A small country on the verge of bankruptcy is persuaded to enter the 1932 Los Angeles Olympics as a means of raising money. Either a masterpiece of absurdity or a triumph of satire, ... See full summary »
Judge Foster throws his daughter out because she married a circus man. She leaves her baby girl with Prof. McGargle before she dies. Years later Sally is a dancer with whom Peyton, a son of... See full summary »
Larson E. Whipsnade runs a seedy circus which is perpetually in debt. His performers give him nothing but trouble, especially Edgar Bergen and Charlie McCarthy. Meanwhile, Whipsnade's son ... See full summary »
Edward F. Cline
Poor glazier Sam Bisbee has invented break-proof glass. He intends to show it off to a convention of automobile men. Due to a mixup his car is switched with another and his demonstration ... See full summary »
Gregory La Cava
Charles 'Buddy' Rogers
At a Florida hotel, absconding miscreant J. Effingham Bellweather goes slapstick golfing with the house detective's flirtatious wife and an incompetent caddy. Written by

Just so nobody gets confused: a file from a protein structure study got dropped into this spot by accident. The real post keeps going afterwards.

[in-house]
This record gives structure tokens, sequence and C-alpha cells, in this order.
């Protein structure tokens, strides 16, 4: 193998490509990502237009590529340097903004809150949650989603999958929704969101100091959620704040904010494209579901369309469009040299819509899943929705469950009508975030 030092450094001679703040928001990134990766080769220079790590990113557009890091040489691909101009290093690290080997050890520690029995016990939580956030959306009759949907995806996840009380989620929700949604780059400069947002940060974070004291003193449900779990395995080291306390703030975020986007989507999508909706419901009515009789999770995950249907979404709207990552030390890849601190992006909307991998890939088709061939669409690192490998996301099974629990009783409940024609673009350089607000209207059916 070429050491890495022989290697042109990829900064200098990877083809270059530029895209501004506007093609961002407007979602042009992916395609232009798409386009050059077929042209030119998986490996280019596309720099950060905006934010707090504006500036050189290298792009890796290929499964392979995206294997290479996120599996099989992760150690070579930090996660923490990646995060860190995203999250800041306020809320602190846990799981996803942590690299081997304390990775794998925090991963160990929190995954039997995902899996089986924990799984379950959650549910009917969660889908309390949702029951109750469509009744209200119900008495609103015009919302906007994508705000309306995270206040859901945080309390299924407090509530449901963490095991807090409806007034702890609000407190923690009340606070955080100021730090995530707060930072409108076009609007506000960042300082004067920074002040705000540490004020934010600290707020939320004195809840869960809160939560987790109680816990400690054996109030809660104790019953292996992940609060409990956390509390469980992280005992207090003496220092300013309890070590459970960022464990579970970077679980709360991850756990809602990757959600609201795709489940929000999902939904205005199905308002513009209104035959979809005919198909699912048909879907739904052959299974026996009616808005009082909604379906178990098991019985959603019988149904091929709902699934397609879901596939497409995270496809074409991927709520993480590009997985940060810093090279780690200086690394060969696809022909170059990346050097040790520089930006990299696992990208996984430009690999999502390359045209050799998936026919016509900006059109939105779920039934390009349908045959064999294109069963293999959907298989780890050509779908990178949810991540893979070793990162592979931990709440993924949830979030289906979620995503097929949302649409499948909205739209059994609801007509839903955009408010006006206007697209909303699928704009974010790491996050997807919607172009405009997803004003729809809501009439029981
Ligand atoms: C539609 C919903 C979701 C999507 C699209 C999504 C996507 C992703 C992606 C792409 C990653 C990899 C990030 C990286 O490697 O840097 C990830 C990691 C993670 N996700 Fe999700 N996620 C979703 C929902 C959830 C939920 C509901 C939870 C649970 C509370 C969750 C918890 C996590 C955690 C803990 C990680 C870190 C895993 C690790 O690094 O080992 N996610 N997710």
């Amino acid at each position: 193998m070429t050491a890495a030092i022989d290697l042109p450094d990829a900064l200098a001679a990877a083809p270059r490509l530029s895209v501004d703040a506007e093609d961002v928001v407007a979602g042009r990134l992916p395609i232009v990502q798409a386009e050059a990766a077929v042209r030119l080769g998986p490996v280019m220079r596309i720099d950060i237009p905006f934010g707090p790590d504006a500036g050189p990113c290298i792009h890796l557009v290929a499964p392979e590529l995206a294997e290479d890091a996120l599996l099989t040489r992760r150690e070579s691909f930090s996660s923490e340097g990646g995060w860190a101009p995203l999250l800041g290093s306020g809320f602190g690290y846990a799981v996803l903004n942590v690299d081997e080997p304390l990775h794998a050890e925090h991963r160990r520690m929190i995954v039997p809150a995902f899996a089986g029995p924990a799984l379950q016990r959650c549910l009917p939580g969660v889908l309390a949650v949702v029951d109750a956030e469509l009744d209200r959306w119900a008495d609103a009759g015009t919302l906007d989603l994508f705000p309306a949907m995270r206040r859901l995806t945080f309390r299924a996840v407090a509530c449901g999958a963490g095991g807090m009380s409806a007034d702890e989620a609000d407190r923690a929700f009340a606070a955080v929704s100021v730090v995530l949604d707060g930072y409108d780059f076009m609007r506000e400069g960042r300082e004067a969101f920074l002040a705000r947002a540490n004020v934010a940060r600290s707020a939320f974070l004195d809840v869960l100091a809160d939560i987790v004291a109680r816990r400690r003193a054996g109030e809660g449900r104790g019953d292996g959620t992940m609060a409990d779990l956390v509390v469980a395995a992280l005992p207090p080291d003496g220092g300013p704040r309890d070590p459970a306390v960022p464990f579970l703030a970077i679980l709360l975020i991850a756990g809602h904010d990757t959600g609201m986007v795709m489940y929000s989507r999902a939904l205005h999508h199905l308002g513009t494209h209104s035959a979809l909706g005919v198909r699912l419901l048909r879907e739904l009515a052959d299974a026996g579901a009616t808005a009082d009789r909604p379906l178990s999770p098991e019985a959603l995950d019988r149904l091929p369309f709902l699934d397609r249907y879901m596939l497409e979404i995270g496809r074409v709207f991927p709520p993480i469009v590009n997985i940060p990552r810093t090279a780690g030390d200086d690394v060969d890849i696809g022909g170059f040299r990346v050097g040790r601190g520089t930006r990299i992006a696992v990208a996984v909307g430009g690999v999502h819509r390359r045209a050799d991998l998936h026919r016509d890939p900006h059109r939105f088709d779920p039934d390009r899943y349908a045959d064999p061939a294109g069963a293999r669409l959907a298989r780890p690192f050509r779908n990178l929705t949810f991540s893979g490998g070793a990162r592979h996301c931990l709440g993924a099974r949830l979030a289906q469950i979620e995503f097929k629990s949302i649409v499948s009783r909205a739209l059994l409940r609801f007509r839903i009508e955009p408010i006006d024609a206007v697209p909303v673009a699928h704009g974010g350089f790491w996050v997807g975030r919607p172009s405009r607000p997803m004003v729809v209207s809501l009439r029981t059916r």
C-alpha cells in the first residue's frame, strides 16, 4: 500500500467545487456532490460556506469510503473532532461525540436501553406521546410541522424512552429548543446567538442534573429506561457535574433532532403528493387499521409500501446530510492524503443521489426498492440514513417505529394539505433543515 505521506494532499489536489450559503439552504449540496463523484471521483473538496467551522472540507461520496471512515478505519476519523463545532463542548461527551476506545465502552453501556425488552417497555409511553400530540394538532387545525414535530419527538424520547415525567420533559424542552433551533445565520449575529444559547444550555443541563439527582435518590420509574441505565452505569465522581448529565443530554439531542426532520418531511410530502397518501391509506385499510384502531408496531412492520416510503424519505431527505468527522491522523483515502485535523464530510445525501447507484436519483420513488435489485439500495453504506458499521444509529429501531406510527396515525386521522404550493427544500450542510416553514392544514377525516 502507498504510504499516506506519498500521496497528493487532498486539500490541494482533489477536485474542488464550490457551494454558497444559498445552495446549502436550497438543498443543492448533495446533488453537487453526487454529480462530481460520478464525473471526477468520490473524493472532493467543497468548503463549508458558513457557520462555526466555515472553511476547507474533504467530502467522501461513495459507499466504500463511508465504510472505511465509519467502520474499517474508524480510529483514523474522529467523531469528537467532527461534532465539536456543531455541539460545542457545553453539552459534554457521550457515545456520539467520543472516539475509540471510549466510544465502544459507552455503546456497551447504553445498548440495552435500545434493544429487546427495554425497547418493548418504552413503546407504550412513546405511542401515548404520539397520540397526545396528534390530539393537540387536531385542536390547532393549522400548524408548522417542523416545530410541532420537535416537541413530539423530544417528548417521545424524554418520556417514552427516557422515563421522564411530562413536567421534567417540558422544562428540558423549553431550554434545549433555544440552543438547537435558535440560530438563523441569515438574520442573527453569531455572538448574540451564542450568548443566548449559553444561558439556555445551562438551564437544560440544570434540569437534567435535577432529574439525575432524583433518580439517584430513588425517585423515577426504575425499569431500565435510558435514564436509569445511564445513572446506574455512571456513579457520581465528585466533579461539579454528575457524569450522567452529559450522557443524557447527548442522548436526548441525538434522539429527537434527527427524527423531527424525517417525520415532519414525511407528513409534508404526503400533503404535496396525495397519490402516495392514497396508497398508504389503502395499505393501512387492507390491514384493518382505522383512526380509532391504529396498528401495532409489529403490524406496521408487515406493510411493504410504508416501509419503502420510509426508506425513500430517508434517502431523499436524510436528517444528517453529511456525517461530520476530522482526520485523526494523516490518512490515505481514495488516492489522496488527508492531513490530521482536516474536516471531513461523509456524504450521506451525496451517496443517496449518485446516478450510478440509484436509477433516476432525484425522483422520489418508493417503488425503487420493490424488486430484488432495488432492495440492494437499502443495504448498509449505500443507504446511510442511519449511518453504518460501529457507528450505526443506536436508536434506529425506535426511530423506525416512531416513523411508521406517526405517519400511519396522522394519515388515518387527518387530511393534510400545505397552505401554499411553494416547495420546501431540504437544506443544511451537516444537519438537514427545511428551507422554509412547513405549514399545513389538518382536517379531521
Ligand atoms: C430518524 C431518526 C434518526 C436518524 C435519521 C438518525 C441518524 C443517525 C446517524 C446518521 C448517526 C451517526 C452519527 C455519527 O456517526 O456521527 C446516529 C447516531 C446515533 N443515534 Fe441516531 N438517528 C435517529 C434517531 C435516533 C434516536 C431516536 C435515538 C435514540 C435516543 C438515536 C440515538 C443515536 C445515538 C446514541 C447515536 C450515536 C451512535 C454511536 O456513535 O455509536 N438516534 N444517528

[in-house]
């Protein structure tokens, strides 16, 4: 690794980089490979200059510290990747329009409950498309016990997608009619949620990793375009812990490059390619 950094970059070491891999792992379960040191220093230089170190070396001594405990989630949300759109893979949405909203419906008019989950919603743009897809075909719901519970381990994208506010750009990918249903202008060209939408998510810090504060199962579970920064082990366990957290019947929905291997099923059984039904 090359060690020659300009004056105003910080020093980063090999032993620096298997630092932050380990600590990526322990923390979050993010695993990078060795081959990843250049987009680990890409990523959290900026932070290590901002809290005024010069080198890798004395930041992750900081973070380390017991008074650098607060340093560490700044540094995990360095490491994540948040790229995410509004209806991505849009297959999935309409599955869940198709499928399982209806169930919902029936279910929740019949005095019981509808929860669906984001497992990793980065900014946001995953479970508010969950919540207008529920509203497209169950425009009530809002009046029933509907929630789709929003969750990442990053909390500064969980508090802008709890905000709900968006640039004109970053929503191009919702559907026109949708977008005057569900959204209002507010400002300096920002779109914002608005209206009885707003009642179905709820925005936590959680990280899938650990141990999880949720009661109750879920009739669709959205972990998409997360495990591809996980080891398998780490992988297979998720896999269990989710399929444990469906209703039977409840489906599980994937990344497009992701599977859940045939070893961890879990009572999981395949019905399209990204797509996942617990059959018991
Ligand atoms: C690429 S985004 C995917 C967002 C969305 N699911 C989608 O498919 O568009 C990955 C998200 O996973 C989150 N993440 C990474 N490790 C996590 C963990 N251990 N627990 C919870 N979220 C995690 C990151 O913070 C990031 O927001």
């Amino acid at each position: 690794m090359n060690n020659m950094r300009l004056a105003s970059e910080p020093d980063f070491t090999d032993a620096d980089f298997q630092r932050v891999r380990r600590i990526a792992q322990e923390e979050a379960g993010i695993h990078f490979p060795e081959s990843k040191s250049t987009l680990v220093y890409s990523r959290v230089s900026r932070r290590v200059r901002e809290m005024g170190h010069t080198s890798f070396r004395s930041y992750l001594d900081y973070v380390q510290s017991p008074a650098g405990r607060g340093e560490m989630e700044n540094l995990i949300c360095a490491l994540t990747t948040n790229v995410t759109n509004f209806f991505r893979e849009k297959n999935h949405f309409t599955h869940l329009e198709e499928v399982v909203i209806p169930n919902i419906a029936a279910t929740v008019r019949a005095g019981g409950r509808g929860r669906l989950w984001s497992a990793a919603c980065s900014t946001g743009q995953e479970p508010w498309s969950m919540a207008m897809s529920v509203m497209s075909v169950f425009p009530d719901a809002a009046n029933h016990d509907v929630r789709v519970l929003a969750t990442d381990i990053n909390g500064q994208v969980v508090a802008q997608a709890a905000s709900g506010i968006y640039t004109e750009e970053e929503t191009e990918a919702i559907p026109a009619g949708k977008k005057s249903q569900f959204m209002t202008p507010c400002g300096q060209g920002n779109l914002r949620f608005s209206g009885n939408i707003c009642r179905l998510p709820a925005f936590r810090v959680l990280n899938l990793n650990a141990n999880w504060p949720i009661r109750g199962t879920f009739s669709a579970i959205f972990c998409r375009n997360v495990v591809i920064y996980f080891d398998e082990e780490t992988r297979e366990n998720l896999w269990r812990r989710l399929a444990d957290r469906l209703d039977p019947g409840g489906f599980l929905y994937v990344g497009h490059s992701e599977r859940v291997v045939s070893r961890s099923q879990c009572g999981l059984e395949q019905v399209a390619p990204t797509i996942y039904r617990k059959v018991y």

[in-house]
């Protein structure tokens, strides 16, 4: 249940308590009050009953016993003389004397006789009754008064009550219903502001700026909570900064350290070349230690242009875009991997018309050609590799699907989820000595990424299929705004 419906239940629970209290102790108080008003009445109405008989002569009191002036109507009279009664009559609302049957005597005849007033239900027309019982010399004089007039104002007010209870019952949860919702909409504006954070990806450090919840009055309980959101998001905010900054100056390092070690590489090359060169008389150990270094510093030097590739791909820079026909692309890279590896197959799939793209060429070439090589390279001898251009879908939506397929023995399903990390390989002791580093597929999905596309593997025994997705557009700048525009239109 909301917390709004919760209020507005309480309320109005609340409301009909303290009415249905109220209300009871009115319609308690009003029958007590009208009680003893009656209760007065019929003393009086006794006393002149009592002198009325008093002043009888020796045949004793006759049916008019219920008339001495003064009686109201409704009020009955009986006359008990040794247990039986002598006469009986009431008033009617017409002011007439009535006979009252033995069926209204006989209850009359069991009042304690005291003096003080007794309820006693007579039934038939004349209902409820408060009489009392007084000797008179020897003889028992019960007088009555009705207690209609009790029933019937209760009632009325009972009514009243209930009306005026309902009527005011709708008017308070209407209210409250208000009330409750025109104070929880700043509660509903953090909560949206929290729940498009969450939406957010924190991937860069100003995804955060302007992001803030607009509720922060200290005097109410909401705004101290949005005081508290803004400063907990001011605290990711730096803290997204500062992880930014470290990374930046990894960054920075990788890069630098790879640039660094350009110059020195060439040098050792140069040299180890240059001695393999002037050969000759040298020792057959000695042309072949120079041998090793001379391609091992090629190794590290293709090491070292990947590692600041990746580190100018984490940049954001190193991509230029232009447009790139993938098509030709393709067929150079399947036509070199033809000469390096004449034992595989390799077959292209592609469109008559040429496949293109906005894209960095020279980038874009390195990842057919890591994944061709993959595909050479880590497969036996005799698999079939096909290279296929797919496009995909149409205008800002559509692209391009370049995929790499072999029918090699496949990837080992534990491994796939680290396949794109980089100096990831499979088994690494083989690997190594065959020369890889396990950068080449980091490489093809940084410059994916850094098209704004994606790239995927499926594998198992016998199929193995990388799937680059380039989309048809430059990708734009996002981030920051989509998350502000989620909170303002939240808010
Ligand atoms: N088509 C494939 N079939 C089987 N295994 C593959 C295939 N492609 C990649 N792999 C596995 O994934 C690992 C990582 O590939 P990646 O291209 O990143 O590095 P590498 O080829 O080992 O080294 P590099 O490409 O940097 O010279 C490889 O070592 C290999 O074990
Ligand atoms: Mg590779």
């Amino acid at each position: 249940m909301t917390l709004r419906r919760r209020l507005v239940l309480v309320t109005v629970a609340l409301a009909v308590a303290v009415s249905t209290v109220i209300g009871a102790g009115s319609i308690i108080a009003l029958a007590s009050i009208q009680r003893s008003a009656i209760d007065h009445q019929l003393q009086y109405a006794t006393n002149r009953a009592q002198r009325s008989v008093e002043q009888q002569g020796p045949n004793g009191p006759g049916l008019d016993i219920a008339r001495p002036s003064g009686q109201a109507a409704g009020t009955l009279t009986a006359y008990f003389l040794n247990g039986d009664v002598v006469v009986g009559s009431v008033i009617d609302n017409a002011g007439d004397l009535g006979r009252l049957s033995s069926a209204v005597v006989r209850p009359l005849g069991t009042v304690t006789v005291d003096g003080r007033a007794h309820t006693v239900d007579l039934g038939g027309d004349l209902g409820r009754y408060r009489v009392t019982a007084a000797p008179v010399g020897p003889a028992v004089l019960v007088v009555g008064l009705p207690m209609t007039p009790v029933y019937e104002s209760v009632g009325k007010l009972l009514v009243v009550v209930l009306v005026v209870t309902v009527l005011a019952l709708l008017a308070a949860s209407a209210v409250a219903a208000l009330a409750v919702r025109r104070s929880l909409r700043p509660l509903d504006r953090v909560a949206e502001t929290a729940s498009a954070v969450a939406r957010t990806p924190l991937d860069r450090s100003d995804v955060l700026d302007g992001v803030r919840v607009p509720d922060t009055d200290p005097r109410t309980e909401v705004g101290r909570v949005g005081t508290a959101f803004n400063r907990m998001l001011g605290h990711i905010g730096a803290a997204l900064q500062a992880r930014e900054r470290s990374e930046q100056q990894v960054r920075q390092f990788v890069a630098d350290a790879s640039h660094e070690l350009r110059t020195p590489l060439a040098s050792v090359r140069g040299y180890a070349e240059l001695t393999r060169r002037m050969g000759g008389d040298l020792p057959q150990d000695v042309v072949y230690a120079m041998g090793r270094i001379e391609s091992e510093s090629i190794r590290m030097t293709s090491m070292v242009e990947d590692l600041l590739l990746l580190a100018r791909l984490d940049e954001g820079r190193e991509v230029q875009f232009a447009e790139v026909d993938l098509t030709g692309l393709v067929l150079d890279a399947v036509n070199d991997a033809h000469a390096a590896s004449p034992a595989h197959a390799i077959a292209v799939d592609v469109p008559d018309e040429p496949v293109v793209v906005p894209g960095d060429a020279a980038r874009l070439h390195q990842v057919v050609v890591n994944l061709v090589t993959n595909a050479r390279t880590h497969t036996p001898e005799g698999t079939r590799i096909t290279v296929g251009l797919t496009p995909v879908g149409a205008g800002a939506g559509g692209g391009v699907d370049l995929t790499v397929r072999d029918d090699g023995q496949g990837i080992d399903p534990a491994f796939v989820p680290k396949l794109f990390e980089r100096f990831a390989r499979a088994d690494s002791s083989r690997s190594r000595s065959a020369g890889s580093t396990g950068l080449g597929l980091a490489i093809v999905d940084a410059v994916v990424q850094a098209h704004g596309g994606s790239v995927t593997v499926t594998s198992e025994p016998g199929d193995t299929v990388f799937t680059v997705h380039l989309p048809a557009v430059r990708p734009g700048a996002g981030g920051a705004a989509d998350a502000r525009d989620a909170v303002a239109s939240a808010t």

Rod Crawford <email@example.com>
In this primitive early talkie W. C. Fields plays J. Effingham Bellweather, wanted by the authorities for eating spaghetti in public, explaining the facts of life to an Indian and other heinous crimes. Bewitched by the flirtatious wife of the detective in his hotel, Bellweather offers to display his prowess on the golf course to her with unexpected results.
Some of the early scenes in this film look like something from a spoof of badly-made films. There are some glaring continuity errors in the opening scene, and I'm sure I could hear a wind machine in operation in one scene on the golf course. Nevertheless this is quite a funny effort from Fields, whose performance benefits dramatically from the use of sound. I especially liked the scene in which he reads a note from an aggrieved debtor in front of the receptionist to whom the note was dictated. After reading it, Fields slowly and deliberately tears the note into pieces and, as he discards it, comments wryly "silly little girl." He also does battle with a smart little girl who literally screams all her lines with gusto, and makes good use of a number of props: exploding cigarette lighters, warped golf clubs, sheets of paper, squeaky shoes. The routine on the golf course wears a little thin, but is enlivened by the presence of a strange caddy who almost manages to upstage Fields on a number of occasions.
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